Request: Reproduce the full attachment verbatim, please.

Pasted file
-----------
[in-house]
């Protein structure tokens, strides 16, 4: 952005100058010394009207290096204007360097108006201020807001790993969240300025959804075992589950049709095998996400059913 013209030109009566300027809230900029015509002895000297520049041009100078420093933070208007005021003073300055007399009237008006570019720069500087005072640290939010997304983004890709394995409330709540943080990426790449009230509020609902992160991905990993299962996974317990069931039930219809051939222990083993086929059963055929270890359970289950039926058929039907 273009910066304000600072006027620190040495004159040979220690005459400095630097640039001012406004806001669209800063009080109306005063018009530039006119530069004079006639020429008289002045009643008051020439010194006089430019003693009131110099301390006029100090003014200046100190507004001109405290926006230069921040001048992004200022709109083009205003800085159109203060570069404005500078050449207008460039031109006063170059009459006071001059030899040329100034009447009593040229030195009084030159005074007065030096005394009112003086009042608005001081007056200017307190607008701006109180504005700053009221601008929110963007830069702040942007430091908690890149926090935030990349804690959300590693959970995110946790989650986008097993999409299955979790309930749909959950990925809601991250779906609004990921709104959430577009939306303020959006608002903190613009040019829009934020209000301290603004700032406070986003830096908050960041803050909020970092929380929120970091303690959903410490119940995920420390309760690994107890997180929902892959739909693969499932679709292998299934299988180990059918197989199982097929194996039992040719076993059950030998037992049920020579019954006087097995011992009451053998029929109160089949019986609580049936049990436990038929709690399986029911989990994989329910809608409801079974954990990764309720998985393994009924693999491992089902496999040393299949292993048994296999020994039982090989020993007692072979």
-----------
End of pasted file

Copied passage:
[in-house]
């Protein structure tokens, strides 16, 4: 952005100058010394009207290096204007360097108006201020807001790993969240300025959804075992589950049709095998996400059913 013209030109009566300027809230900029015509002895000297520049041009100078420093933070208007005021003073300055007399009237008006570019720069500087005072640290939010997304983004890709394995409330709540943080990426790449009230509020609902992160991905990993299962996974317990069931039930219809051939222990083993086929059963055929270890359970289950039926058929039907 273009910066304000600072006027620190040495004159040979220690005459400095630097640039001012406004806001669209800063009080109306005063018009530039006119530069004079006639020429008289002045009643008051020439010194006089430019003693009131110099301390006029100090003014200046100190507004001109405290926006230069921040001048992004200022709109083009205003800085159109203060570069404005500078050449207008460039031109006063170059009459006071001059030899040329100034009447009593040229030195009084030159005074007065030096005394009112003086009042608005001081007056200017307190607008701006109180504005700053009221601008929110963007830069702040942007430091908690890149926090935030990349804690959300590693959970995110946790989650986008097993999409299955979790309930749909959950990925809601991250779906609004990921709104959430577009939306303020959006608002903190613009040019829009934020209000301290603004700032406070986003830096908050960041803050909020970092929380929120970091303690959903410490119940995920420390309760690994107890997180929902892959739909693969499932679709292998299934299988180990059918197989199982097929194996039992040719076993059950030998037992049920020579019954006087097995011992009451053998029929109160089949019986609580049936049990436990038929709690399986029911989990994989329910809608409801079974954990990764309720998985393994009924693999491992089902496999040393299949292993048994296999020994039982090989020993007692072979």